- The Testa Rossa J, an electric, 75% scale replica of Ferrari’s classic 1957 car, is now reaching the garages of enthusiasts and collectors.
- Ferrari and The Little Car Company developed the car from the original design drawings and adapt many of the 1957 details, from the hand-beaten bodywork to the suspension geometry, for the Junior car.
- With four driving modes, the car is safe and accessible for fans across generations.
Everybody is a Ferrari fan—right, Sebastian Vettel?—and with the new, limited-edition Ferrari Testa Rossa J from The Little Car Company the tifosi only grows. An electric, 75% scale replica of the iconic 1957 race car, the Testa Rossa J was developed from original design drawings from Ferrari’s Classiche Department and is now reaching the garages of eager car enthusiasts and collectors.
The original 1957 Ferrari 250 Testa Rossa dominated racing in the ’50s and ’60s, winning 18 races from 1958 to 1963, including four victories at the Le Mans 24 hours. While the Testa Rossa J won’t be winning any races, it does reach 80km/h and has approximately 90km of range thanks to three batteries positioned at the front of the car.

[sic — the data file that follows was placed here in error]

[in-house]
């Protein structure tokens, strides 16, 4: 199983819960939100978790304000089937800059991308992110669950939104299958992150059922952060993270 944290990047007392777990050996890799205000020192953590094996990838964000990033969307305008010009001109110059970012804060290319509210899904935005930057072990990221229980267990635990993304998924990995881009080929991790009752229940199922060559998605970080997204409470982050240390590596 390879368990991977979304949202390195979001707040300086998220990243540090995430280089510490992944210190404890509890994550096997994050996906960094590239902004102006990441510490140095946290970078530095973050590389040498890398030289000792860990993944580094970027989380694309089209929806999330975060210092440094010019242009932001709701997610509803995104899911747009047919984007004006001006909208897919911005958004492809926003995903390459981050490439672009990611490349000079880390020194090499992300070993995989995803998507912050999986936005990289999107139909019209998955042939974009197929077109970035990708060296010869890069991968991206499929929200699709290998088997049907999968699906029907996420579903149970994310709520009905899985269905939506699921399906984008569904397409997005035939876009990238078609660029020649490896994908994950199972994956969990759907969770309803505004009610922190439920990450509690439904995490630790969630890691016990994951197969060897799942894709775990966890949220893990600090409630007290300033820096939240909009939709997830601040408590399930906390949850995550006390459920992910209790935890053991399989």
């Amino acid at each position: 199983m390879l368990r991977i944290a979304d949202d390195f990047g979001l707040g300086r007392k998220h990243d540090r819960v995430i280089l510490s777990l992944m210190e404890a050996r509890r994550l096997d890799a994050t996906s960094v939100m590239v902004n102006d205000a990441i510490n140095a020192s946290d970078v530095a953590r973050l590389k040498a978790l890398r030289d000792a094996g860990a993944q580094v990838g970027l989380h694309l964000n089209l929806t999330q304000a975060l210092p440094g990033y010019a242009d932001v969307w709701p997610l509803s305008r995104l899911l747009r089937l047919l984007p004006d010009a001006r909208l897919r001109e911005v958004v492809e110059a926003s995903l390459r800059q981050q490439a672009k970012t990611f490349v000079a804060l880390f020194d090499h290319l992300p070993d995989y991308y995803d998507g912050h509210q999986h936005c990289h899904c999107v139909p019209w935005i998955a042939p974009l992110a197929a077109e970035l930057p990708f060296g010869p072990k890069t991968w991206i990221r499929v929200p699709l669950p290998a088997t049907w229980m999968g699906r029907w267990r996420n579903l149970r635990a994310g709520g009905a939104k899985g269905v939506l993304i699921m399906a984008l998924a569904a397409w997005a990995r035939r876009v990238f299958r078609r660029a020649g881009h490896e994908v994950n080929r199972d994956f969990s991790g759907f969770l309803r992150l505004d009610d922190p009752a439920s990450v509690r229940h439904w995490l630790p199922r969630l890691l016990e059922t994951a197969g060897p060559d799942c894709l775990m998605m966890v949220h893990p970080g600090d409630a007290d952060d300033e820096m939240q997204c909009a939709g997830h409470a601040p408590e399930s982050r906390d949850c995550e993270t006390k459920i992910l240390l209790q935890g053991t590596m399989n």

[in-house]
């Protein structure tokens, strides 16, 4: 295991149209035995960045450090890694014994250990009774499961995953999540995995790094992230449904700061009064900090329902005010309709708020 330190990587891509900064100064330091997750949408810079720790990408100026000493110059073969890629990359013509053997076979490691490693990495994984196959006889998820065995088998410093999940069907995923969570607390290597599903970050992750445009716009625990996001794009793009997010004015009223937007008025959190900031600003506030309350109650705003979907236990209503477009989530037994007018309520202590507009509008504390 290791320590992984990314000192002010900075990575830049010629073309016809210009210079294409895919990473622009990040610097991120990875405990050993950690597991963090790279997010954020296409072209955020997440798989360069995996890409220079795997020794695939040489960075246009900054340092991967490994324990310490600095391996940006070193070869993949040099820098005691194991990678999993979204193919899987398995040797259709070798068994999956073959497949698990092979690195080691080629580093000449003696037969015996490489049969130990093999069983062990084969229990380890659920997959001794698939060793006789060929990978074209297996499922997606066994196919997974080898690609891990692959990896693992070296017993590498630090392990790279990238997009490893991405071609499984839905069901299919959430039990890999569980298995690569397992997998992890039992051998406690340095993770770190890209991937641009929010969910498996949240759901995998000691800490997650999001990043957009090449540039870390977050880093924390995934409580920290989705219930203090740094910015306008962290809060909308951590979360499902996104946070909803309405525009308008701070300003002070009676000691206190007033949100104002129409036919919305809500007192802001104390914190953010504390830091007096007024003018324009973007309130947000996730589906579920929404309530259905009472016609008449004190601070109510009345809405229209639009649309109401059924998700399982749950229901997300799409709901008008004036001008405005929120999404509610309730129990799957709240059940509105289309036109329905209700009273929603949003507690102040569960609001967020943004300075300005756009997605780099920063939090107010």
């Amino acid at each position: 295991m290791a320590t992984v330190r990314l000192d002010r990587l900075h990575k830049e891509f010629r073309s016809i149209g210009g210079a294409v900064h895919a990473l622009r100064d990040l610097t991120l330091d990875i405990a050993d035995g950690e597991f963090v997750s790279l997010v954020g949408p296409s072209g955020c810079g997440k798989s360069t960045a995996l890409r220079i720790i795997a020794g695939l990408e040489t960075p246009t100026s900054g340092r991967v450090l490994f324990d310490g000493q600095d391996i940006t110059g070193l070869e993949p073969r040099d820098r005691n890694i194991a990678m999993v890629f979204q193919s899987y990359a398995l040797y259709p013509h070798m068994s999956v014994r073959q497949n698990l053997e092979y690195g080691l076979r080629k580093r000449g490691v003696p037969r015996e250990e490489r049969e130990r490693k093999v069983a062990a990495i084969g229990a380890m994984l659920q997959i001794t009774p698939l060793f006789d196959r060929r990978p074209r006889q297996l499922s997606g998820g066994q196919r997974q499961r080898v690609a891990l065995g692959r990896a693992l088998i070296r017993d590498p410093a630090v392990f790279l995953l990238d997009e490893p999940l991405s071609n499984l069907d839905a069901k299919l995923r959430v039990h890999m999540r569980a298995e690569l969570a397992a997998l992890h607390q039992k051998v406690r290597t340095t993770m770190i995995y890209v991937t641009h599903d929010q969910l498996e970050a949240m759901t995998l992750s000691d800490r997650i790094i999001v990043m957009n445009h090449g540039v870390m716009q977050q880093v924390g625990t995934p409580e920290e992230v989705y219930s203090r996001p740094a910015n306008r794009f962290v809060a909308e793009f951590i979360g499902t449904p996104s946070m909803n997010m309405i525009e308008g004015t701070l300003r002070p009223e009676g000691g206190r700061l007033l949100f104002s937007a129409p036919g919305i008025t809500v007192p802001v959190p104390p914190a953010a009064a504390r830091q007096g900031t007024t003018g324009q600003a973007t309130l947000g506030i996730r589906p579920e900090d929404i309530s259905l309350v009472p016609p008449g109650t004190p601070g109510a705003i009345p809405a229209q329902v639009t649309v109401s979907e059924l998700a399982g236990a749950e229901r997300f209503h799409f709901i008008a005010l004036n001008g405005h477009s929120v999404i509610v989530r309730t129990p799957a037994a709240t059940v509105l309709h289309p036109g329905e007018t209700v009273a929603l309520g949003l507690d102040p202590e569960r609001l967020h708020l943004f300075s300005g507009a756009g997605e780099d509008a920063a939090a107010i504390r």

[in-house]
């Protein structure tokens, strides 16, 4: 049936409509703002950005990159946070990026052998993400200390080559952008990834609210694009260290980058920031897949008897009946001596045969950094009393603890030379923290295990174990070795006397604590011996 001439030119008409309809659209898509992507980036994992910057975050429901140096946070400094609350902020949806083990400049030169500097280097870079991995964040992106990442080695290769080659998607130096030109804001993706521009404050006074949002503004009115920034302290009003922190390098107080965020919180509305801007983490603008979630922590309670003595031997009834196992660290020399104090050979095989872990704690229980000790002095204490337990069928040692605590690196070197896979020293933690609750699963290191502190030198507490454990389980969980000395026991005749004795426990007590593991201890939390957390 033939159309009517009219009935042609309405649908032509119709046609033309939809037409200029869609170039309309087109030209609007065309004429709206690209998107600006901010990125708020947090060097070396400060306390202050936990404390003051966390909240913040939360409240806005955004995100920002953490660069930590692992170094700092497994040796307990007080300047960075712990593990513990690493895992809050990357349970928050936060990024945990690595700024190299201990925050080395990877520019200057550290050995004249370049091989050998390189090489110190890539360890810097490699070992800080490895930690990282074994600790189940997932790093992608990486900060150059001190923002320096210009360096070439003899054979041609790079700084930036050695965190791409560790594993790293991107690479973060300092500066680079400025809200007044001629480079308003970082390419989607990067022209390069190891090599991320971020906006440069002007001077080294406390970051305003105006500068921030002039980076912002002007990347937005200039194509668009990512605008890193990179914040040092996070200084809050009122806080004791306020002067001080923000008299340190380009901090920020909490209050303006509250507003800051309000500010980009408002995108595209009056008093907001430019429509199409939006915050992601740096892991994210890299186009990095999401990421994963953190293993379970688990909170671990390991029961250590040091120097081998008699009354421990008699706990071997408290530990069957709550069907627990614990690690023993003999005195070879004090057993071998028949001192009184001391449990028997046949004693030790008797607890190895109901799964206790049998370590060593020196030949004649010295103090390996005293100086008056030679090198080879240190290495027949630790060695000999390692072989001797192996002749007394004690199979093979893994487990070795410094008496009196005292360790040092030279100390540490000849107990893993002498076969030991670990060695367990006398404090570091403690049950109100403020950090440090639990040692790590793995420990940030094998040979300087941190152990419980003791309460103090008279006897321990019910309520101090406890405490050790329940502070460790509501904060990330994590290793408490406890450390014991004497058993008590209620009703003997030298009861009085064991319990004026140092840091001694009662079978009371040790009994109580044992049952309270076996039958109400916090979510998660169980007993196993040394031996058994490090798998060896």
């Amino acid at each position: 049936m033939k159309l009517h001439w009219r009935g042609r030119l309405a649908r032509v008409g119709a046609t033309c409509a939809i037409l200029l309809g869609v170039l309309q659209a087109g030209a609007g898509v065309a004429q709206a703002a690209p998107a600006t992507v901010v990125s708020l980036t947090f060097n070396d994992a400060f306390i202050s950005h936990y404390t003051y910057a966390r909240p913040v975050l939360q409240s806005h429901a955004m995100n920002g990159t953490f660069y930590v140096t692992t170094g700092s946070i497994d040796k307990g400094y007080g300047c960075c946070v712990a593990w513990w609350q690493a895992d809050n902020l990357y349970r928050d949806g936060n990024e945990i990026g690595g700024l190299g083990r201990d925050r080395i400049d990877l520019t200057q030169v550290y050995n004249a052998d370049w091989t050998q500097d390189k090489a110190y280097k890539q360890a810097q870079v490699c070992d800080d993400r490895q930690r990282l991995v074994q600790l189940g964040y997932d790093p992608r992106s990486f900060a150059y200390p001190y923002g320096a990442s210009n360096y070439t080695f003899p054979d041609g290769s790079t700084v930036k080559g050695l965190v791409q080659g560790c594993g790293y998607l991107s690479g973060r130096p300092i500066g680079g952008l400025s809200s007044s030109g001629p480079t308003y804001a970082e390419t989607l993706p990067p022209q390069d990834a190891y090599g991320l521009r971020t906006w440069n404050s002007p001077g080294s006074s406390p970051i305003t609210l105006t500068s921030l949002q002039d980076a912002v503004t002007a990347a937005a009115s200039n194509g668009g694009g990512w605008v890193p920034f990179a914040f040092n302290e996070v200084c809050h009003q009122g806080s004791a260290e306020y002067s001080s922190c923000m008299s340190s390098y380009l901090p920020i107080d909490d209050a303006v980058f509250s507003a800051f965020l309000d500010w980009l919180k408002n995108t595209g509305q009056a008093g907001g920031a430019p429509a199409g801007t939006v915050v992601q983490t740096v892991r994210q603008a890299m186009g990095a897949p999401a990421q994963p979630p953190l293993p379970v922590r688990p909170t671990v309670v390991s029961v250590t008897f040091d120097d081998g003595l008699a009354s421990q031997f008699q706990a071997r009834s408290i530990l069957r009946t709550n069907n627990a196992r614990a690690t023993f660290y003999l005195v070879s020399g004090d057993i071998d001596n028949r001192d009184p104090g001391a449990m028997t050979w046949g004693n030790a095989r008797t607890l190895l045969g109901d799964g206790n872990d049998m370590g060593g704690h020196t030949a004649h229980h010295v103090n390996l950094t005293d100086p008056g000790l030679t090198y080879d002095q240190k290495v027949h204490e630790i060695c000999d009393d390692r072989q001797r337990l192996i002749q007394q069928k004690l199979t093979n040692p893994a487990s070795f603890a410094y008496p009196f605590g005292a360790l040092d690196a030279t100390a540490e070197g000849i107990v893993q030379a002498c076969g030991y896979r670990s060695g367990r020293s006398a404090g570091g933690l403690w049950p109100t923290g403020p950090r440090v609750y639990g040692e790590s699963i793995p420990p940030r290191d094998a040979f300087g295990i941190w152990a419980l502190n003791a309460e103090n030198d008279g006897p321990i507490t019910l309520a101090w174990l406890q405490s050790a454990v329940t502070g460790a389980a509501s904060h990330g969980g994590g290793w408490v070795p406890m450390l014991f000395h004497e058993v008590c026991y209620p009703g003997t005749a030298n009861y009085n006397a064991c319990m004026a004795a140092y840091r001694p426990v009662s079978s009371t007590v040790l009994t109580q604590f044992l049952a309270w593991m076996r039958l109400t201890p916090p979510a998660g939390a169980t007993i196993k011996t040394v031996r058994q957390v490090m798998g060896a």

With the support and heritage of Ferrari behind it, the Testa Rossa J is built to replicate the craftsmanship of the original, with the same hand-beaten aluminum bodywork, the same steering and suspension geometry, the world’s smallest quick-release steering wheel system from Nardi, instant acceleration from the fully electric powertrain, and classic dials adjusted for the electric car.
As an official Ferrari vehicle, every detail is carefully considered and finely engineered to meet the highest automotive standards—especially when it comes to safety. Inspired by the Ferrari 812 Superfast, a Manettino switch allows the driver to alternate between four driving modes: Novice Mode (1kW / 24km/h), Comfort Mode (4kW / 40km/h), Sport Mode (10kW / 80km/h), and Race Mode (12kW / 80km/h).
Each of the 299 limited-edition Testa Rossa Js are completely bespoke. “We aim to make the specification process as exciting as possible,” Ben Hedley, CEO of The Little Car Company, said in a release. “We pride ourselves on attention to detail and liaise closely with customers to offer them a personalized experience that results in the creation of a car that is truly unique to them.”
Dutch car collector Mr. Grouwels is one of the first few people to receive his Testa Rossa Js. He has two—one with raw, unpainted aluminum bodywork that exposes the aerodynamics and precision of the bodywork, while the second is painted Rosso Mugello (Ferrari’s deepest red) with stripes in Giallo Modena (a triple-later yellow,) a handcrafted leather interior, and Borrani wheels. Mr. Grouwels says the cars have been driving excellently.